You can read my suggestions to Wal-Mart and Target (That's pronounced "Tar-Jee-Eh?") here. I suggest you follow the links on that article and suggest things to them too.
It's all about to crumble, in my not-so-humble opinion. Microsoft has ignored security concerns for so, so long. It's simply too late to fix the problems in XP/ME/Win2k/NT -- they're a critical mass of insecurities. Complicating matters on the increased security of "LongShot" (LongHorn? FogHorn? KongLearn?) is the fact that they're on the hook to fix stuff wrong with XP right now and for the very, very long forseeable future.
If this doesn't alarm Wall-street, I don't know what would - except don't forget that they've got a bunch of journalists jammed in their pockets (don't believe me -- read this steaming pile of pandering. There's some nice spin for you. Microsoft hasn't created one of the largest security boon-doggles in recent history -- they've created a "market" for spy-ware and anti-virus software companies. While the piece tries to come off as balanced, there are some really nice quotes in there about how it's not Microsoft's fault that spyware exists -- it's the spyware writers that are to blame.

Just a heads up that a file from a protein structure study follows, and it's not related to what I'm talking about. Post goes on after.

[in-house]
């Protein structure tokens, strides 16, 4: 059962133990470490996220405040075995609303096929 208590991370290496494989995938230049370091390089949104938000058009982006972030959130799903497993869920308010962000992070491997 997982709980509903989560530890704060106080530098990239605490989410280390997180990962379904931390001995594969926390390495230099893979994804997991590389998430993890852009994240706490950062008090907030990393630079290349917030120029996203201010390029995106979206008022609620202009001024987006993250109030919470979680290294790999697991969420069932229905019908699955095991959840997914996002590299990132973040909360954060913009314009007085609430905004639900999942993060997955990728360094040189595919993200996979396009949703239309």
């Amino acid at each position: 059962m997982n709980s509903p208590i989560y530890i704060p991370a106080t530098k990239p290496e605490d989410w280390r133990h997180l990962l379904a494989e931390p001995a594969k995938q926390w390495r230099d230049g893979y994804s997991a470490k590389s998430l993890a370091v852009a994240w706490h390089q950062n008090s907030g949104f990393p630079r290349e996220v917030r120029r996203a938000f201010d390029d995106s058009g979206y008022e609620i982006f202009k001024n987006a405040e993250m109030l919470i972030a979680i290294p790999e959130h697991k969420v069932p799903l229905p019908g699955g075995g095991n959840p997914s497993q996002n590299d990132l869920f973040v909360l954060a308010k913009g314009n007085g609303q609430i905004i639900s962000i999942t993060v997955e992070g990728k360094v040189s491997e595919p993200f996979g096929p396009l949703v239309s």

They've got a lot of practice with this kind of spin. The link there is to an article I penned in 1999. Check the similarity by their PR people -- they're not very inventive -- of course, who can be when you've had a streak lasting over 5 years in Internet security embarassment.
Oh, and then there's piece of shill. Here they claim that open source software is costing businesses cash. The stark truth of the matter is that there has been a drain on the pocketbooks of business for the past decade -- a company from Redmond Washington has been charging them for the software they've already purchased. They do it about every 2-3 years. Recently they've been trying to take up a yearly tax collection instead. In case you don't know, Bill Gates has even said in public that Microsoft's only real competition was its own install base of customers. Nice.
Good thing Linux has been there holding up the other end of the market -- it's the only credible threat to their monopoly pricing structure. The real push will not be for the cash on the supply side (purchasing windows) -- the real push will be on the usability side -- using the product will incur such risk for consumers, such frustration, such a waste of time and cash -- they'll come to Linux just to check their email and check on the weather / sports.
Yes, it's going to be an interesting year(2005), I think.